When Prozack Turner and Tim Martinez opened the Layover in 2009, downtown Oakland's renaissance was in its infancy. Now Turner and his wife RaeAnne have gone out on their own and taken a chance on another neighborhood — the block of Telegraph Avenue before West Grand Avenue.
Legionnaire Saloon quietly opened on Friday, March 1, in Club Paradiso's former location at 2272 Telegraph Avenue. When the venue recently hosted a showcase of local beatmakers, it still didn't have a sign outside, but the wiry and energetic Prozack was inside tending bar. He said he had just gotten the keys in January, the same month he officially dissolved his partnership with Martinez, who owns and runs the Layover with his wife Christi Vaughn. The Turners had been a silent partner in the Layover since 2011 and started negotiating to lease the new space in April 2012. Prozack said most of Legionnaire's employees are also investors in the club.
Turner entered the nightclub business after spending a decade as an emcee in hip-hop group Foreign Legion, and quickly became the face of the Layover when it opened as a high-concept music venue. He told the Express in October 2009 that the Layover planned to host live music and avoid the Top 40 hip-hop trap, and he's bringing a similar approach to Legionnaire Saloon, but this time with a second-story space to book separately.
The Turners remodeled the venue extensively, transforming Paradiso's cinderblock-walled sparseness into a pub with dark-wood paneling, wooden booths, bar stools with plush vinyl seats in hunter green and red, and retro touches: antique mirrors, vintage maps, black-and-white photographs, a jukebox loaded with 45s, and three pinball machines.
Word about the new venue spread quickly among local DJs, many of whom have approached Prozack about playing gigs, but he explained he's looking for something different. "I'm like, 'Come back to me with an idea, man,'" Turner said. "I'm demanding DJs do something. I want things to happen here."
On its first night open, Legionnaire hosted Juice, a live hip-hop event curated by G-Koop and DJ Platurn and hosted by Foreign Legion. Prozack said he paused from plunging a toilet to take the small stage in the upstairs room and perform a few songs. The official opening party has not yet been announced, but Prozack said he's aiming for early April and working on a lineup featuring a few of his famous hip-hop friends. Whether they're well-known or just starting out, Turner wants to give artists of every genre a place to play.
"There are so many talented people in Oakland," he said. "It's venues like this where people meet and later collaborate. A lot of venues in Oakland are too big for local bands."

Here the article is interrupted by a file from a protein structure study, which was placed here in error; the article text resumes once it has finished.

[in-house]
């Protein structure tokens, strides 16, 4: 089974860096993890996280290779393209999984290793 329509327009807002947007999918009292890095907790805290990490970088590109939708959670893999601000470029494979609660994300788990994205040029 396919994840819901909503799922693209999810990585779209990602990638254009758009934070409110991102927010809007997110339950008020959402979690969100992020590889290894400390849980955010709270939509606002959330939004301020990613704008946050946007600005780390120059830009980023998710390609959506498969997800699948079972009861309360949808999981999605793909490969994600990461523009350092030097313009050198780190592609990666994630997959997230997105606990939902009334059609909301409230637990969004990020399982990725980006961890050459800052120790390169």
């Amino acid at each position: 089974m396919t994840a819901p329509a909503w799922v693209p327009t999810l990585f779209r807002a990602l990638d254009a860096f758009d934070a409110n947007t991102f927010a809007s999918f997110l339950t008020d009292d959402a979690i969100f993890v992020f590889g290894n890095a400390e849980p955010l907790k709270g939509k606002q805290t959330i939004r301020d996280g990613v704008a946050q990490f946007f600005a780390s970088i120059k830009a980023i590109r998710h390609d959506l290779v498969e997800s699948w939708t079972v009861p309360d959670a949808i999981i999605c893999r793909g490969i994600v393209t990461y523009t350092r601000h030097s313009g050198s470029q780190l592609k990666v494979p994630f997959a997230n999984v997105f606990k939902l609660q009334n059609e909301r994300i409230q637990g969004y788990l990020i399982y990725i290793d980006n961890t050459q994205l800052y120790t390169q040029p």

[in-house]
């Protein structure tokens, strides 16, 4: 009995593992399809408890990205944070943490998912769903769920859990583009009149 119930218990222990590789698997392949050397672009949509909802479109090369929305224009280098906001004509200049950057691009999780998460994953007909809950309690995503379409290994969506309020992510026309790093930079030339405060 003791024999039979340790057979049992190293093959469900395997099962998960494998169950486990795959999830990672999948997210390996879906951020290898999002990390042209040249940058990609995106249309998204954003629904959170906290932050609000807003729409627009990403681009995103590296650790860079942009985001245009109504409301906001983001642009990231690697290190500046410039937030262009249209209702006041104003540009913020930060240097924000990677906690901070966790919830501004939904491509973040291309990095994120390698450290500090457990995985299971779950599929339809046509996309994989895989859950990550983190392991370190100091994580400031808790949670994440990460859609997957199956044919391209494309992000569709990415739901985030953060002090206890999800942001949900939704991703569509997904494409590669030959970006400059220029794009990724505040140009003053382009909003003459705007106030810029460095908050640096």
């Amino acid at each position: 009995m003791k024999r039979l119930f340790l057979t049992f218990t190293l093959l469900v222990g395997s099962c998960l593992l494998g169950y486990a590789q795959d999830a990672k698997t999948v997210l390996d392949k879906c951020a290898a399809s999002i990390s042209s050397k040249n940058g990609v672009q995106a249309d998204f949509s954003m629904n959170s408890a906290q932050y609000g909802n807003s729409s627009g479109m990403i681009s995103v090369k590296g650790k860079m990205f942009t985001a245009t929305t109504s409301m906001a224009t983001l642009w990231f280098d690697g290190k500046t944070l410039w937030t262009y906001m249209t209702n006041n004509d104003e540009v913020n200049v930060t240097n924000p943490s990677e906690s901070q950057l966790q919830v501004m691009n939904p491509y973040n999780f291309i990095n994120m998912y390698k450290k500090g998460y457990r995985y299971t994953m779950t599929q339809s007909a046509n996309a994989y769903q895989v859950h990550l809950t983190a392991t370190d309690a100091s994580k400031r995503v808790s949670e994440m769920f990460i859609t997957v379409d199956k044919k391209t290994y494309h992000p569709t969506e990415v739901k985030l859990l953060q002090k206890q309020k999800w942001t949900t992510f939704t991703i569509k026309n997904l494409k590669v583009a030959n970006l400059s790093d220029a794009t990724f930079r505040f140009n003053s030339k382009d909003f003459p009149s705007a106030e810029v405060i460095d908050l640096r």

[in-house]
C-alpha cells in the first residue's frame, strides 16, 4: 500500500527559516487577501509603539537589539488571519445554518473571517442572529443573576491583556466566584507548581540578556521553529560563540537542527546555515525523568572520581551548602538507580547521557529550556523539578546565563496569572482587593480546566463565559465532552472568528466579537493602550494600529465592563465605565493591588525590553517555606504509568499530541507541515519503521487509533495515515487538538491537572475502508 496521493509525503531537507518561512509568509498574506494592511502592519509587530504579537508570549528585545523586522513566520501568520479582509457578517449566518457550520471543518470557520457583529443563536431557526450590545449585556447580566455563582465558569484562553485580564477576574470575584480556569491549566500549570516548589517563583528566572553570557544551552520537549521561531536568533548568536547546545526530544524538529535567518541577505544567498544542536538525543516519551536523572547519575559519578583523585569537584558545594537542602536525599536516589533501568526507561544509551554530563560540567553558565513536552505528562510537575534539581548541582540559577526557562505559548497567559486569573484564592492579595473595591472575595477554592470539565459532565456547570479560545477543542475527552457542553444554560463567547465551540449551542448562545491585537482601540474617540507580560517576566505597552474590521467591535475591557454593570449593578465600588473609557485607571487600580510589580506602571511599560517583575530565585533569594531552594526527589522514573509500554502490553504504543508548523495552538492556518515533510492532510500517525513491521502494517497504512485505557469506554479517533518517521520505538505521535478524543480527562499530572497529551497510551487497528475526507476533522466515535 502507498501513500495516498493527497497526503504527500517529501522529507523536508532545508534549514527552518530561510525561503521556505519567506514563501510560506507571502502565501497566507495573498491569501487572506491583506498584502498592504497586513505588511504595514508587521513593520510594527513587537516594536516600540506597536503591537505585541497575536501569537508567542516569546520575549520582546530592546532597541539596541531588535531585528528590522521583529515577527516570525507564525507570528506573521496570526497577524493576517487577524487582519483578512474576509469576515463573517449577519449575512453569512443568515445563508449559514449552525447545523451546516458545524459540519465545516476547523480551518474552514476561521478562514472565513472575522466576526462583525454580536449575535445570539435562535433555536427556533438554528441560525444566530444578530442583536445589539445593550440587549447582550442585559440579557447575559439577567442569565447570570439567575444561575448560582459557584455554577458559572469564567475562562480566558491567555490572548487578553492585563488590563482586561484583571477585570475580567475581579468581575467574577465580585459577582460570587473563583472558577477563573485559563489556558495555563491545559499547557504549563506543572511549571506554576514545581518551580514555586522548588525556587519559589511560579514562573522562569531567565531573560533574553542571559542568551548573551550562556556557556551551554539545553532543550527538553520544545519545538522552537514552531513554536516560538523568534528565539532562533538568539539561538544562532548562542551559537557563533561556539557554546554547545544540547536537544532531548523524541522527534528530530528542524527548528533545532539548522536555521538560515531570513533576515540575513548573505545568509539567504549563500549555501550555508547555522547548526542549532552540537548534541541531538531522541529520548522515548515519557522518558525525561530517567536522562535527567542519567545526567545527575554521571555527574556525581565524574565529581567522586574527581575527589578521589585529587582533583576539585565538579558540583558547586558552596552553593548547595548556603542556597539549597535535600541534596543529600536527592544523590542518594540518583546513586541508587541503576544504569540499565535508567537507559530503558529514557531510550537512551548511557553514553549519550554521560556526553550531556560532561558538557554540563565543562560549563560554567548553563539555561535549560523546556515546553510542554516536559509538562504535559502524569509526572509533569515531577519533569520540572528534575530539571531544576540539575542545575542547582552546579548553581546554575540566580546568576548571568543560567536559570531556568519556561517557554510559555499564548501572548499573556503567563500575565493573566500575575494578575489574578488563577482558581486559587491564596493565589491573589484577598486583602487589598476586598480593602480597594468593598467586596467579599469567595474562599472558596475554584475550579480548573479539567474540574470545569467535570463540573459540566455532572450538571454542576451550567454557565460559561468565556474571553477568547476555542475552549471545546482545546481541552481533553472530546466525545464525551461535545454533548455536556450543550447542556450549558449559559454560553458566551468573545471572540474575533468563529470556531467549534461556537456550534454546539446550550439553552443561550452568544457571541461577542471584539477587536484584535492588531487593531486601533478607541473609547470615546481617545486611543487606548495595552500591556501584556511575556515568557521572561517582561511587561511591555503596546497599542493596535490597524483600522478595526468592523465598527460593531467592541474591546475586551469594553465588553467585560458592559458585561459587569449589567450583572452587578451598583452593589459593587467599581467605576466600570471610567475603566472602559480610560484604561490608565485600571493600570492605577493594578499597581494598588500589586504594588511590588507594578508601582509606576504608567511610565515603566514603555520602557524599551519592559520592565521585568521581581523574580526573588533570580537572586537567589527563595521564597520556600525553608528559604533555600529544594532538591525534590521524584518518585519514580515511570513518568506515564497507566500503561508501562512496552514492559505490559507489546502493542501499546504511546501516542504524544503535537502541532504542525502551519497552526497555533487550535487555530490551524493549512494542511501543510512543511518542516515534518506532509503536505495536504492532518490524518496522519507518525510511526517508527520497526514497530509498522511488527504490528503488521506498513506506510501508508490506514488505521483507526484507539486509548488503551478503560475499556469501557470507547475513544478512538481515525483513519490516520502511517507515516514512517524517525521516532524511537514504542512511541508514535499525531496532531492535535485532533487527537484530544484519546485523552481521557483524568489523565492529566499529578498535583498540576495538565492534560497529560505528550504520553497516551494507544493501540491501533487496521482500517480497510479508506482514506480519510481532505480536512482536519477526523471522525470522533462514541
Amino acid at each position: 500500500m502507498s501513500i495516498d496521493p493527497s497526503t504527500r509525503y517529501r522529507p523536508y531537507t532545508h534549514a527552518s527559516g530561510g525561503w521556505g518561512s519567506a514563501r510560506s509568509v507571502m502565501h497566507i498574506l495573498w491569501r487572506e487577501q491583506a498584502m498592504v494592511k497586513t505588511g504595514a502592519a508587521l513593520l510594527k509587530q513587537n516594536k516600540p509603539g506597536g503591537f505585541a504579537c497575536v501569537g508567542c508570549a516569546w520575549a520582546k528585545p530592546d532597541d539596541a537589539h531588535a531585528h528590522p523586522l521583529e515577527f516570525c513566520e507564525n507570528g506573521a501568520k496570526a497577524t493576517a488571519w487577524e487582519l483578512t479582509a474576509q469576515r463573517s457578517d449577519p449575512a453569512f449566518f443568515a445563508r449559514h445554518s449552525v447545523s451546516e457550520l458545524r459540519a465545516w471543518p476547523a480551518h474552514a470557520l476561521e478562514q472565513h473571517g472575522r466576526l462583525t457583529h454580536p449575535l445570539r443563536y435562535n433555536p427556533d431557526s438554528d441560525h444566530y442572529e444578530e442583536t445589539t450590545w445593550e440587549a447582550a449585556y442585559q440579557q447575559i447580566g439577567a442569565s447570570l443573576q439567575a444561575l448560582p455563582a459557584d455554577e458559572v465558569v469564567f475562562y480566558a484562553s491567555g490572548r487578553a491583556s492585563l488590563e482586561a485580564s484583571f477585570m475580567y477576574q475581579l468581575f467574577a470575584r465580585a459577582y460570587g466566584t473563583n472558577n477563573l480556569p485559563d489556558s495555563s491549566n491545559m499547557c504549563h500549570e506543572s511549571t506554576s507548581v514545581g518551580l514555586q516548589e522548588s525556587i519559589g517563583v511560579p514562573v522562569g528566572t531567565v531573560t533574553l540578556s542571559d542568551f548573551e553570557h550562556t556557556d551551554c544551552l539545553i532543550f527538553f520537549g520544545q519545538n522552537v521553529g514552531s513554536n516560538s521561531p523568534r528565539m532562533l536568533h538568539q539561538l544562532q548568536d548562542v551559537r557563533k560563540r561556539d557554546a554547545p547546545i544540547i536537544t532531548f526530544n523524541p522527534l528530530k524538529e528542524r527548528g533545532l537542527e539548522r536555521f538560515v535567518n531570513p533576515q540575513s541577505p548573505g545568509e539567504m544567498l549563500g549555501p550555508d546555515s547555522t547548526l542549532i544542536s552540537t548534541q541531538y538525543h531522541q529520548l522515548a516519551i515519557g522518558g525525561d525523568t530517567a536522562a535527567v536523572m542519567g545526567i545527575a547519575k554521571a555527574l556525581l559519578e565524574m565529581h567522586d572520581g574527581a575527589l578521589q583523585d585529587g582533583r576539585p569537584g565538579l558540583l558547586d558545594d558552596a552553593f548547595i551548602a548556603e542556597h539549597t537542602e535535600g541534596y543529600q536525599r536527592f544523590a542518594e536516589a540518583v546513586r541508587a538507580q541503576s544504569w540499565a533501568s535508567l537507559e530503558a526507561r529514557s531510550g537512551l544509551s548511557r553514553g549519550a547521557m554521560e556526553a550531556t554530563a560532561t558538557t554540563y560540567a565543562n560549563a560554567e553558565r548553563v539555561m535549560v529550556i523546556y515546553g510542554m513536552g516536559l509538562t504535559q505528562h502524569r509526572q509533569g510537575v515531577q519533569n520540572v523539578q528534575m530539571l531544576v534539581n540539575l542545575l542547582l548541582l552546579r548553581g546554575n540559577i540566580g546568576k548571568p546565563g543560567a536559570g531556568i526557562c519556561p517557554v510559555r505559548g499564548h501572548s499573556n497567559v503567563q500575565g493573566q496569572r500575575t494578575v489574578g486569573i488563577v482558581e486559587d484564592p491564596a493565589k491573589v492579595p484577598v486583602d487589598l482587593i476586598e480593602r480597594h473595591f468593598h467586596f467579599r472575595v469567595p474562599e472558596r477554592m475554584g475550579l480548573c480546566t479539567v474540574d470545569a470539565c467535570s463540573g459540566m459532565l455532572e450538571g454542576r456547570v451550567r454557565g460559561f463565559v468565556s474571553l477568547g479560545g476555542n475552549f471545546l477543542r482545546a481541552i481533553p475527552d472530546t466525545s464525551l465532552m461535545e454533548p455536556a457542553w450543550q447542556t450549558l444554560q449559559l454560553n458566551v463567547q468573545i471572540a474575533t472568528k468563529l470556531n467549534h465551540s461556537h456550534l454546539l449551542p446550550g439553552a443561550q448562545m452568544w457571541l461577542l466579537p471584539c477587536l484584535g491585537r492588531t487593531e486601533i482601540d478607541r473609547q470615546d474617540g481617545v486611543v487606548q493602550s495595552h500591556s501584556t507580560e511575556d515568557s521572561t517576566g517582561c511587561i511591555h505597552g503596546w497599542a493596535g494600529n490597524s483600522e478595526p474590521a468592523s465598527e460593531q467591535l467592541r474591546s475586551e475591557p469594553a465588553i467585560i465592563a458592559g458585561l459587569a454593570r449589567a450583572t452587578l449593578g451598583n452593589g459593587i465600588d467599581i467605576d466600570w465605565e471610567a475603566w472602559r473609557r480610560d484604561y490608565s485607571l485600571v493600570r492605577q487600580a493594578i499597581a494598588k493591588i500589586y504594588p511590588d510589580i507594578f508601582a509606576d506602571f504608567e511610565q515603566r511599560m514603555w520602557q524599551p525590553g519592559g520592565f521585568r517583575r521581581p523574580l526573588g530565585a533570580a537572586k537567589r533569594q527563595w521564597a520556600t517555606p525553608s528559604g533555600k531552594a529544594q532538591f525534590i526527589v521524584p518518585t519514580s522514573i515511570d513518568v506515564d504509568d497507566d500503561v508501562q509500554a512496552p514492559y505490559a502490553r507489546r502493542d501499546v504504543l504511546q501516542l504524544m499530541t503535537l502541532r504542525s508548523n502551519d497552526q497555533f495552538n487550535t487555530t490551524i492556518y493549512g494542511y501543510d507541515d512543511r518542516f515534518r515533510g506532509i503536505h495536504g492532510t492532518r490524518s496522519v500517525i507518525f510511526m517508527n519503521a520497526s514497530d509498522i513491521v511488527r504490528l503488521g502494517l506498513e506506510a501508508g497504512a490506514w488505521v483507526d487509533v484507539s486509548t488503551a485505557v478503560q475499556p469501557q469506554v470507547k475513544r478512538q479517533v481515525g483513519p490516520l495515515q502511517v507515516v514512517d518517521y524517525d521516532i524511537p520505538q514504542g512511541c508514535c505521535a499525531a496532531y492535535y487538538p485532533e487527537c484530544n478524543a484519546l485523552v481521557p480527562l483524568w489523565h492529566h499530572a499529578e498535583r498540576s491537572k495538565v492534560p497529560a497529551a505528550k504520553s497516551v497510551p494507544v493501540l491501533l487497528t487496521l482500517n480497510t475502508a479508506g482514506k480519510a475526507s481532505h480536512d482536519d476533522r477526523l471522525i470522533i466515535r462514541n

The less-is-more mindset is also motivating New Parish co-owner Michael O'Connor to open a second, smaller East Bay venue. O'Connor and his business partner Jason Perkins are searching for an Oakland space that is closer in size to its 250-capacity San Francisco venue, Brick & Mortar Music Hall.
Since they opened The New Parish in 2010, which has a 450 capacity, O'Connor said booking has been a constant struggle because he has to compete with San Francisco venues of the same size. As the Express previously reported, the music industry considers the East Bay and San Francisco the same market, and radius clauses often prohibit artists from playing more than once within ninety days and ninety miles of their last gig (see "Traveling Bands Do Not Cross," 1/18/2012).
"For every show you see on our calendar, I'm getting twenty 'nos' for other shows," O'Connor said. "I didn't think it would be nearly this hard to book here."
O'Connor is hoping a smaller venue will offer an opportunity to book local acts before they're big. If all goes according to plan, he'll open his new space in 2014 at the earliest, he said. O'Connor and Perkins are also looking to open a venue in San Jose.
In more good news for local artists, venerable San Francisco biker bar The Eagle Tavern (398 12th Street, San Francisco) reopened on Sunday, March 3, under the new name SF Eagle and plans to revive its rock shows on Thursday nights. After the thirty-year-old venue closed in 2011, the community and city battled to reopen the space and keep it LGBT-friendly. According to GrubStreet.com, the new owners plan to reinstate other longtime events, including Charlie Horse's drag show, which starts on Saturday, April 6, and Sunday beer-busts.
Despite repeated fines by the City of Berkeley for amplified noise and serving food without a permit, Berkeley's Birdland Jazzista Social Club has continued to host parties sporadically over the years. Owner Michael Parayno said the underground jazz and world music venue may close now that he's permanently moved to the Philippines (although he toyed with the idea of having volunteers keep it going), but said the parties will return for most of June and July while he teaches a six-week course at City College of San Francisco. Check BirdlandJazz.org for updates.
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